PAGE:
Anytime a bank keeps more money on hand than is required by regulation, it is known to have excess reserves. Banks typically hold excess reserves in times of financial uncertainty or if they believe interest rates will fall.
Here’s a closer look at how excess reserves work, why they are held, and what they mean for you as a banking customer.
Definition and Examples of Excess Reserves
Excess reserves refer to the surplus of cash a bank holds in its vault or Fed account beyond what is required by the Federal Reserve to be on hand.
For example, suppose a bank is required to keep 10% of its deposits in reserve. If a bank has 12% in its reserve, then it has an excess reserve of 2%. The bank is free to use these funds for any purpose.
How Do Excess Reserves Work?
Banks make money by taking in deposits from customers, then lending that money back out to others at a higher interest rate. They can’t lend out all their money, though, because they need liquid cash on hand to pay their bills and fulfill withdrawal requests from customers.
The Federal Reserve tells depository institutions the minimum amount of money they must keep available for financial obligations. This minimum is known as the reserve requirement. Any money banks keep over this limit is considered excess reserves.
Banks don’t lend excess reserves to businesses or consumers. Rather, they hang onto them in case of emergency.
The excess reserves formula looks like this:
Excess Reserves = Total Reserves - Required Reserves
In essence, a bank’s excess reserves are any cash it keeps over the required minimum. For example, suppose a bank has $20 million in deposits. If its reserve ratio is 10%, then it’s required to keep at least $2 million on hand. However, if the bank has $3 million in reserves, then $1 million of it is in excess reserves.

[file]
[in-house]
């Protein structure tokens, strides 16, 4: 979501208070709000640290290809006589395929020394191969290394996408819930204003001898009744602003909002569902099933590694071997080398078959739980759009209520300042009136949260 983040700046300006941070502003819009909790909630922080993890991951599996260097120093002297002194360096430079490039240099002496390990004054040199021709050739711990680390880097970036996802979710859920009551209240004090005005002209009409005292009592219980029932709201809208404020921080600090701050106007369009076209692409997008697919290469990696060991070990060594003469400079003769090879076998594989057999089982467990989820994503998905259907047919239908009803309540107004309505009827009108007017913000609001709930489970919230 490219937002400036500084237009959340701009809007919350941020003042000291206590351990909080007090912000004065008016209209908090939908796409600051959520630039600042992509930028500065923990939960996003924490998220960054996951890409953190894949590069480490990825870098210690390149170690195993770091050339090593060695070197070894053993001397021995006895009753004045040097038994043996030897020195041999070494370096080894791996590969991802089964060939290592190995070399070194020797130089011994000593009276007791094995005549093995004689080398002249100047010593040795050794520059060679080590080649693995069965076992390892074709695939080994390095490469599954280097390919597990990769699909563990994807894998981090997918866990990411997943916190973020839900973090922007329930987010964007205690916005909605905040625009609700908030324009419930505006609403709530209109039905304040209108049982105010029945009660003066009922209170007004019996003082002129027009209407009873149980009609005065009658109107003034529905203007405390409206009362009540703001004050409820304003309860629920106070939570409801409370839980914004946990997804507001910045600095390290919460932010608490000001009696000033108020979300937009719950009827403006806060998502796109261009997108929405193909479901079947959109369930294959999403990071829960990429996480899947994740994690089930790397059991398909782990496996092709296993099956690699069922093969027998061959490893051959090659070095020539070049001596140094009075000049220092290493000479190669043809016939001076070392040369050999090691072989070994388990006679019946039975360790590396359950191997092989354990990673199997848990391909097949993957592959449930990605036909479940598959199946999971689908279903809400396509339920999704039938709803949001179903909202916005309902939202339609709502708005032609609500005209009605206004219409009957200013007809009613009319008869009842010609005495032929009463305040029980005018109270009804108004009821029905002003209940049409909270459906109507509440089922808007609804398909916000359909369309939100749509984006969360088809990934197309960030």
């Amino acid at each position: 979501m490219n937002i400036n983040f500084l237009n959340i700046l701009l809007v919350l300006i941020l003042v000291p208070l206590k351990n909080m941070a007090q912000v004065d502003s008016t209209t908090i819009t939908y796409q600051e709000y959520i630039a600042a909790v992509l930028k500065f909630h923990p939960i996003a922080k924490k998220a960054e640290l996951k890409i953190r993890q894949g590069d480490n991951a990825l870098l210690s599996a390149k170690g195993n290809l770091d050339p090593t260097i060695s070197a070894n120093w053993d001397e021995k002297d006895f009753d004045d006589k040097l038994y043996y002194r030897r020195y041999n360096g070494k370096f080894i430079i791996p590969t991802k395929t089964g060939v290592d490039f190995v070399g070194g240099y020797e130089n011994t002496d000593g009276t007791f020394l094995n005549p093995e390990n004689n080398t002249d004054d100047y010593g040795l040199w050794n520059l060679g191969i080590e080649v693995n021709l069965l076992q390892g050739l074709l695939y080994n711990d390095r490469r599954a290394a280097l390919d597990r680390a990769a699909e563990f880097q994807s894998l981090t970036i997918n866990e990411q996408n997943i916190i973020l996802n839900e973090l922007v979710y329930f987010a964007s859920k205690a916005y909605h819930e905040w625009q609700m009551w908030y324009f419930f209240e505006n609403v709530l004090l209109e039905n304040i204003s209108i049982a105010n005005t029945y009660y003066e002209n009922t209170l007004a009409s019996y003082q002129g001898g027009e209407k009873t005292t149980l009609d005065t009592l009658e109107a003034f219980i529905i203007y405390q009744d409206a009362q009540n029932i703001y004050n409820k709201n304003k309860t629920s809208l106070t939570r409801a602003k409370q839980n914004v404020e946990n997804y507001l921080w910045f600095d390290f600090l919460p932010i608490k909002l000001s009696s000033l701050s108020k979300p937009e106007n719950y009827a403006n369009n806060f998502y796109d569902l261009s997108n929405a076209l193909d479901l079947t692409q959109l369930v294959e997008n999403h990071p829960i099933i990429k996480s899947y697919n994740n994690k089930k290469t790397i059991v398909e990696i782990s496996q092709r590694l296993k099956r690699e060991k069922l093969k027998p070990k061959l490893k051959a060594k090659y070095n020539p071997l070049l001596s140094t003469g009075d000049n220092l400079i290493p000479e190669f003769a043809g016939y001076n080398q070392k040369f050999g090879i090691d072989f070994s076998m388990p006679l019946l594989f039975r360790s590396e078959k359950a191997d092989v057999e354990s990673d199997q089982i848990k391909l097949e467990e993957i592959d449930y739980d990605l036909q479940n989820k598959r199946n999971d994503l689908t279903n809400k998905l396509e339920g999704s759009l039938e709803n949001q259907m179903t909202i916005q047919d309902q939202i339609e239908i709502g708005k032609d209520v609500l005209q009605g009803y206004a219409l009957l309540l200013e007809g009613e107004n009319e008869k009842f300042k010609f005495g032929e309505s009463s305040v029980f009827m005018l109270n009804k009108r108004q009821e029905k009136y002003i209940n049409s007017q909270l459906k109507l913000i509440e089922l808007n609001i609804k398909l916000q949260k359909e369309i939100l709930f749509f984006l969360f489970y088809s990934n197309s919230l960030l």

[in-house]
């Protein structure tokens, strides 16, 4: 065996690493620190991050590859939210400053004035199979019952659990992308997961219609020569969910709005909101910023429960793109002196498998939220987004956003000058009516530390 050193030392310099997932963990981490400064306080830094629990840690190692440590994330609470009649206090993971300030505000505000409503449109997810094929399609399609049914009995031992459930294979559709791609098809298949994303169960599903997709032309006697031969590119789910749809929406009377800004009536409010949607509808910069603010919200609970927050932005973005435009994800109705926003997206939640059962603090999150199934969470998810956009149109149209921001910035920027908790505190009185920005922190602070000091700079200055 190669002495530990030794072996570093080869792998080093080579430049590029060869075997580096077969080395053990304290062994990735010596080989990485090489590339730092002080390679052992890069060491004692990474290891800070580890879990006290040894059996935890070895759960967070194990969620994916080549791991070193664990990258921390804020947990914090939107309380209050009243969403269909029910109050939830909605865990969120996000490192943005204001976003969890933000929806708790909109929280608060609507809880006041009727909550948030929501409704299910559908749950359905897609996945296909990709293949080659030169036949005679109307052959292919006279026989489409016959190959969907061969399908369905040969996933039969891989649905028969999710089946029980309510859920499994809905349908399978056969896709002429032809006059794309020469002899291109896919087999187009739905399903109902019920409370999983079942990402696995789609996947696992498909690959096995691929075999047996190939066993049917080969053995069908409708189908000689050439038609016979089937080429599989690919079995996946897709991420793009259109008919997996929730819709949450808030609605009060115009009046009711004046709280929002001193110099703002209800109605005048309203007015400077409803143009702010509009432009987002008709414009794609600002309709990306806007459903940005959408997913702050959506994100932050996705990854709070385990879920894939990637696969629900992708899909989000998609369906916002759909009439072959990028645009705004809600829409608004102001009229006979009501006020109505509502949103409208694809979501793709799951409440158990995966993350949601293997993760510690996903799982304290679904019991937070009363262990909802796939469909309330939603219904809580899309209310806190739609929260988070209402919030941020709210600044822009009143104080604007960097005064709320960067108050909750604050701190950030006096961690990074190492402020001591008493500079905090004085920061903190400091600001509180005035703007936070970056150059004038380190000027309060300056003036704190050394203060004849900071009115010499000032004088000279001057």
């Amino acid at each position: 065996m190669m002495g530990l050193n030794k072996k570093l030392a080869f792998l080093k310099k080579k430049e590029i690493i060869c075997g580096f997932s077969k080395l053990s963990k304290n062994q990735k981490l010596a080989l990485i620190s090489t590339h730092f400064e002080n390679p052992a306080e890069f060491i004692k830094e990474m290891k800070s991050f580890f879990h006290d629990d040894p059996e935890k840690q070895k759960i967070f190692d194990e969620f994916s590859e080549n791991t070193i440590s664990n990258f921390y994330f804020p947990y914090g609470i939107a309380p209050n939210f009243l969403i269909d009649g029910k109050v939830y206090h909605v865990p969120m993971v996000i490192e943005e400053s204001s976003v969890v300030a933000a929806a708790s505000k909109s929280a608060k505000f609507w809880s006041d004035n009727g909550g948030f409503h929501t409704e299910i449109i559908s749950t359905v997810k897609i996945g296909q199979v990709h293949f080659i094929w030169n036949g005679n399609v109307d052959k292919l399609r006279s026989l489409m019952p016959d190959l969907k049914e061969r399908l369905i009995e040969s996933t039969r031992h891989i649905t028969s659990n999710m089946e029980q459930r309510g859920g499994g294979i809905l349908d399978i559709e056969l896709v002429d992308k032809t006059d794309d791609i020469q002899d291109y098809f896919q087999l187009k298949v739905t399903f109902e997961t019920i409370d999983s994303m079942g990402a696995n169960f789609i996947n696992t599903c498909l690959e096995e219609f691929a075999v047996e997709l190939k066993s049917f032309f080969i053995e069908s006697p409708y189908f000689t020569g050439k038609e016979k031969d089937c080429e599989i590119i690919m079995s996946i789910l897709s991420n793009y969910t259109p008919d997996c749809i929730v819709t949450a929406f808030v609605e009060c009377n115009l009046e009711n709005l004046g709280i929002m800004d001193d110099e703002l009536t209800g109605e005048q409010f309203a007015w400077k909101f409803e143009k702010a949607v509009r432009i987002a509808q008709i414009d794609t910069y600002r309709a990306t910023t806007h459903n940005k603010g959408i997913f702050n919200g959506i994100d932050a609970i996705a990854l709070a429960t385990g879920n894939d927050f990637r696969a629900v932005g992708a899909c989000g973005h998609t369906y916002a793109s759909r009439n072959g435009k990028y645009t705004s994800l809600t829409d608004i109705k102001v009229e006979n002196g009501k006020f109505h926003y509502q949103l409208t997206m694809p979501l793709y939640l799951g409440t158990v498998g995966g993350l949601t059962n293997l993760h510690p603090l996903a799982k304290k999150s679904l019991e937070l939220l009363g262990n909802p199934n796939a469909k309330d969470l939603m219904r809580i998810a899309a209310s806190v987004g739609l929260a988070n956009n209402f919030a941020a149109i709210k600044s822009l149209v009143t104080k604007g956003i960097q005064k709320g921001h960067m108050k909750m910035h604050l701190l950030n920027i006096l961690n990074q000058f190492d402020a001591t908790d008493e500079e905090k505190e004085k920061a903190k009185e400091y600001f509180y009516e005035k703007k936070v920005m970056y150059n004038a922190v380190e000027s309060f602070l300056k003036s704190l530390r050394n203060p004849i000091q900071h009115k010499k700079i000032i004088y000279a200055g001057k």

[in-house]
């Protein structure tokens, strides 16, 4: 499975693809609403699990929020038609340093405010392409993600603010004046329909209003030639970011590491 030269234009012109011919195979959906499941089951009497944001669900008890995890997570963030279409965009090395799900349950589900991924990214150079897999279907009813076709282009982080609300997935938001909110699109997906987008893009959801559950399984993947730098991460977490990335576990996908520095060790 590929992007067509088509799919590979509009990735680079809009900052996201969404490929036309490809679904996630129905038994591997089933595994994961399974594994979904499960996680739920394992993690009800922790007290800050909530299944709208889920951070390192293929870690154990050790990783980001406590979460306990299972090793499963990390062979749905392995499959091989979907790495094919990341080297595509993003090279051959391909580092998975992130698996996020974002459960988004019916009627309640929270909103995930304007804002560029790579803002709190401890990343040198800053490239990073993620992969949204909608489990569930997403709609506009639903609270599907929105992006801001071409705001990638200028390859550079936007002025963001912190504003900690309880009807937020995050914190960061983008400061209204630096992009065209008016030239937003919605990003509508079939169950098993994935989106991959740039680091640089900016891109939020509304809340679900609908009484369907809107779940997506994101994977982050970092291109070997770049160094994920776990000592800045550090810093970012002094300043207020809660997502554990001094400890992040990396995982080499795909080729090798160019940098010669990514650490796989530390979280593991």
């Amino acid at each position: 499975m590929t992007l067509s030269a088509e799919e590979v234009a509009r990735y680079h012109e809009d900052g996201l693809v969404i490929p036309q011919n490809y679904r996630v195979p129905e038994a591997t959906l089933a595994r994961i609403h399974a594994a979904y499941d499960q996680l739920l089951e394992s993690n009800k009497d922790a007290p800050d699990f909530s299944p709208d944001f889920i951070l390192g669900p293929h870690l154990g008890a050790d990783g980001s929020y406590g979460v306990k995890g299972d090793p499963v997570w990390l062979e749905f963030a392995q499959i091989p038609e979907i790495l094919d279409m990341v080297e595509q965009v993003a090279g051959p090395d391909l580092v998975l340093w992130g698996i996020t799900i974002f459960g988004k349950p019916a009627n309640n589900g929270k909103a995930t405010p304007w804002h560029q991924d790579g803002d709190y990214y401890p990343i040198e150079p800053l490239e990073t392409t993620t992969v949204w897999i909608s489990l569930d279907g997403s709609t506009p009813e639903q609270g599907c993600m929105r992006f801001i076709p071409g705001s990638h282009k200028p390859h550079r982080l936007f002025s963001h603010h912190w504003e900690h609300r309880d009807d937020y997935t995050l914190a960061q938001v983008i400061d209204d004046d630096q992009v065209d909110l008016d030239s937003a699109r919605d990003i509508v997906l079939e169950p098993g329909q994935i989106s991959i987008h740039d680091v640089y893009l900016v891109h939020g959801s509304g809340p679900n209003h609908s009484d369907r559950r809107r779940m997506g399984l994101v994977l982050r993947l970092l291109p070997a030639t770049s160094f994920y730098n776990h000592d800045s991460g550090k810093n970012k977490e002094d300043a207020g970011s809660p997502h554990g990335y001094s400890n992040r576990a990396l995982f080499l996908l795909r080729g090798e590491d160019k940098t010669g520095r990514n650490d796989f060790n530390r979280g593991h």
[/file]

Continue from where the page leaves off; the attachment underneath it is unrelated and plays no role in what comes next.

On the other hand, if a bank has $2 million in reserves and is required to keep $2 million on hand, then it has zero excess reserves.
Why Do Banks Hold Excess Reserves?
You may be wondering “What’s the significance of excess reserves? Why do banks use them?” At their core, excess reserves act as a safety net for banks during times of economic uncertainty. The bank can fall back on this buffer if loans default or a lot of customers withdraw money at once.
Think of it like this: If you knew a hurricane was headed your way, you’d stock up at the grocery store and fill your pantry with all types of necessities to prepare for the unexpected. Banks do the same thing when they hold excess reserves.
Excess reserves in the U.S. doubled early in the pandemic, soaring from $1.5 trillion in February 2020 to $3.2 trillion in May 2020. This is a prime example of how banks prepared for the financial uncertainty of the sweeping event.
As a banking customer, you usually don’t know when your institution has excess reserves. All you know is that you can withdraw or transfer money whenever you need it. In a sense, this is what having excess reserves is all about—making sure you always have a smooth banking experience, no matter what’s going on in the world.
Required Reserves vs. Excess Reserves
|Required Reserves||Excess Reserves|
|The minimum cash a bank must keep on hand, as dictated by the Federal Reserve||The additional cash a bank keeps on hand over the Fed’s required minimum|
|Ensures banks have enough cash on hand to fulfill financial obligations and withdraw requests during regular economic times||Used as a buffer in times of economic uncertainty to protect the bank from unexpected financial losses|
Banks must keep a certain percentage of their deposits on reserve in a vault or with their local Federal Reserve branch. This minimum is the required reserve. If the bank chooses to hold onto additional money over this threshold, then it has excess reserves.
- Excess reserves are the additional amount of money a bank keeps on hand over the reserve requirement.
- Excess reserves are important because they act as a safety net during times of economic uncertainty, ensuring the bank has enough money on hand to pay bills and honor withdrawals.
- You can calculate excess reserves by subtracting a bank’s required reserves from its total reserves.
Federal Reserve Bank of San Francisco. “I Noticed That Banks Have Dramatically Increased Their Excess Reserve Holdings. Is This Buildup of Reserves Related to Monetary Policy?” Accessed Jan. 26, 2022.
Federal Reserve Bank of St. Louis. “Excess Reserves of Depository Institutions.” Accessed Jan. 26, 2022.